Trump’s Independence Day Speech Was Not ‘Dark’ Or ‘Divisive,’ It Was American

Trump’s Independence Day Speech Was Not ‘Dark’ Or ‘Divisive,’ It Was American

This cacophony comes from a sliver of society, with their voices amplified by a media selling an election year controversy to cripple President Trump.
Margot Cleveland
By

Donald Trump did not launch the latest culture war: The left-leaning press, political foes, Marxist-believing activists, and corporate and educational institutions did. When President Trump stood before a patriotic crowd on Friday night, under the watchful eyes of our country’s greatest presidents, his pronouncement that the silent majority will not retreat or surrender our founding principles was not divisive. It was American.

On the eve of Independence Day, our 45th president proclaimed the truths on which our country was founded. He reminded listeners that “our Founders launched not only a revolution in government, but a revolution in the pursuit of justice, equality, liberty, and prosperity” by enshrining the “divine truth that changed the world forever when they said: ‘…all men are created equal.’”

Then, to the horror of the leftists who seek to destroy this country, Trump continued: “Our founders boldly declared that we are all endowed with the same divine rights — given [to] us by our Creator in Heaven. And that which God has given us, we will allow no one, ever, to take away – ever.”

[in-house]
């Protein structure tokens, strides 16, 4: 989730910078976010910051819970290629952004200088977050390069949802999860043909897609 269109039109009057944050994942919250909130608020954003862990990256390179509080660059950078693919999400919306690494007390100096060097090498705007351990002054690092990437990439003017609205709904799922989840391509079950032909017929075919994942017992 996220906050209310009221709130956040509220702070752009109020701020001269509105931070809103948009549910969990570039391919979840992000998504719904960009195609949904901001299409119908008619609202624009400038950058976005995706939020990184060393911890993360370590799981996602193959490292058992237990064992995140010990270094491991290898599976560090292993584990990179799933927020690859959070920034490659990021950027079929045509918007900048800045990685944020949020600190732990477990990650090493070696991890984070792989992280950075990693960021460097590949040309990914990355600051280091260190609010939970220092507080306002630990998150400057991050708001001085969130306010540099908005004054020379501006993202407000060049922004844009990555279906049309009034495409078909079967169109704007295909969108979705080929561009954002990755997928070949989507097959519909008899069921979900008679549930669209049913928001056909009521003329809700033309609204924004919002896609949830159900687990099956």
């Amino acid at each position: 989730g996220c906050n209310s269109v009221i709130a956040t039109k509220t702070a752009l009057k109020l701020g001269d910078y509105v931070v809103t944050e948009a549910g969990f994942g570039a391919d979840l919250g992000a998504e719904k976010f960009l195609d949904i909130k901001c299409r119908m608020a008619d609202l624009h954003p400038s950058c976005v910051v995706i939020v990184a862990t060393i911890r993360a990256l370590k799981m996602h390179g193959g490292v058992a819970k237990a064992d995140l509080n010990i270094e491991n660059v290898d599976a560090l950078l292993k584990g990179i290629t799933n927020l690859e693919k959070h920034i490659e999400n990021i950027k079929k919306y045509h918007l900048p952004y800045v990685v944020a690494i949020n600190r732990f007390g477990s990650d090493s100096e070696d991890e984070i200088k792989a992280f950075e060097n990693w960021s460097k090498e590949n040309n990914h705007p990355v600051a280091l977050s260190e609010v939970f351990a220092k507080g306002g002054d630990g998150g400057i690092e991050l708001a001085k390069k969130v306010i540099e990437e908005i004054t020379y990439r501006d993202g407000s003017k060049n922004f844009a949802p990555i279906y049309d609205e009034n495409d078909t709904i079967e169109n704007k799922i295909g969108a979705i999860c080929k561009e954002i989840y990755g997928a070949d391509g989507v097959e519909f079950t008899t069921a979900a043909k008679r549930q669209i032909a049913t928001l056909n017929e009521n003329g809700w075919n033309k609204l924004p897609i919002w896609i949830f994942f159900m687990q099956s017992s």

His 40-minute speech replayed this pivot many times. First came a celebratory truism overwhelmingly applauded by Americans. Then came Trump’s juxtaposition of those values with the extremist left’s latest beliefs and actions, which the president coupled with a resolute vow to defeat.

“Today, we pay tribute to the exceptional lives and extraordinary legacies of George Washington, Thomas Jefferson, Abraham Lincoln, and Teddy Roosevelt,” Trump began. The cheers followed. In another year and under another president, the entire nation would have rallied along.

But 2020 has seen cancel culture converted into a cancel the country movement. Some have declared founders Washington and Jefferson outcasts because they were slaveholders. Next, Roosevelt became a target for supposedly “symboliz[ing] a legacy of colonial expansion and racial discrimination.”

Even Abraham Lincoln has not survived the onslaught, with students at the University of Wisconsin seeking to remove the commander-in-chief of the Union army for signing laws that “displaced a lot of Native Americans” and that gave freed slaves “no reparations.” Calls for the removal of Mount Rushmore followed.

This cacophony comes from a sliver of society, with their voices amplified by a media selling an election year controversy to cripple Trump. Yet the press possesses the power to turn a narrative into a reality by creating a momentum that turns the trashing of monuments into a destruction of the foundations of our country.

Trump knows all of this, and that for nation to survive, the anti-American rhetoric must be defeated. So, at Friday’s South Dakota gathering, Trump proclaimed that “as your president,” I pledge “this monument will never be desecrated — (applause) — these heroes will never be defaced, their legacy will never, ever be destroyed, their achievements will never be forgotten, and Mount Rushmore will stand forever as an eternal tribute to our forefathers and to our freedom.”

Beyond the monument and the statues, much more is at stake, and Trump seems to sense that more than most Americans do.